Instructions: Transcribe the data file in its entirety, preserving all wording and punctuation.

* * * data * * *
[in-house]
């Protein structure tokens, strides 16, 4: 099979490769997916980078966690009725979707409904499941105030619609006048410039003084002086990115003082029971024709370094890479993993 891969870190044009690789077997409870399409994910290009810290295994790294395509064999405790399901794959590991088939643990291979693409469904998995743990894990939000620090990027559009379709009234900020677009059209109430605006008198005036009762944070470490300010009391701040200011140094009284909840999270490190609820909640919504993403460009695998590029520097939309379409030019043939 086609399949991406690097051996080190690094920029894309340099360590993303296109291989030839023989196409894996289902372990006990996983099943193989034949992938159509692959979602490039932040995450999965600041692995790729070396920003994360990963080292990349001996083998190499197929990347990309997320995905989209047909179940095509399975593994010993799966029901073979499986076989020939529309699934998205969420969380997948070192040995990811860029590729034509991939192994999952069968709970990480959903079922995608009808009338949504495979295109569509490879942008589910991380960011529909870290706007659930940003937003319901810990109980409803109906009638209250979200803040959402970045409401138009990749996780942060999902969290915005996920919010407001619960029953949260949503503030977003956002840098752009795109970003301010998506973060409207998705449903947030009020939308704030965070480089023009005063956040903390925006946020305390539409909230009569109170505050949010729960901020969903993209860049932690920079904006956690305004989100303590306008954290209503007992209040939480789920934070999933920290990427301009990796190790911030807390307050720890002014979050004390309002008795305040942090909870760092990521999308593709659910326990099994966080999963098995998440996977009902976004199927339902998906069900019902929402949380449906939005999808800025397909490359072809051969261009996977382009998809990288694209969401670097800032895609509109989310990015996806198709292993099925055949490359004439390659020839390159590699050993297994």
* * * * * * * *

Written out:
[in-house]
């Protein structure tokens, strides 16, 4: 099979490769997916980078966690009725979707409904499941105030619609006048410039003084002086990115003082029971024709370094890479993993 891969870190044009690789077997409870399409994910290009810290295994790294395509064999405790399901794959590991088939643990291979693409469904998995743990894990939000620090990027559009379709009234900020677009059209109430605006008198005036009762944070470490300010009391701040200011140094009284909840999270490190609820909640919504993403460009695998590029520097939309379409030019043939 086609399949991406690097051996080190690094920029894309340099360590993303296109291989030839023989196409894996289902372990006990996983099943193989034949992938159509692959979602490039932040995450999965600041692995790729070396920003994360990963080292990349001996083998190499197929990347990309997320995905989209047909179940095509399975593994010993799966029901073979499986076989020939529309699934998205969420969380997948070192040995990811860029590729034509991939192994999952069968709970990480959903079922995608009808009338949504495979295109569509490879942008589910991380960011529909870290706007659930940003937003319901810990109980409803109906009638209250979200803040959402970045409401138009990749996780942060999902969290915005996920919010407001619960029953949260949503503030977003956002840098752009795109970003301010998506973060409207998705449903947030009020939308704030965070480089023009005063956040903390925006946020305390539409909230009569109170505050949010729960901020969903993209860049932690920079904006956690305004989100303590306008954290209503007992209040939480789920934070999933920290990427301009990796190790911030807390307050720890002014979050004390309002008795305040942090909870760092990521999308593709659910326990099994966080999963098995998440996977009902976004199927339902998906069900019902929402949380449906939005999808800025397909490359072809051969261009996977382009998809990288694209969401670097800032895609509109989310990015996806198709292993099925055949490359004439390659020839390159590699050993297994």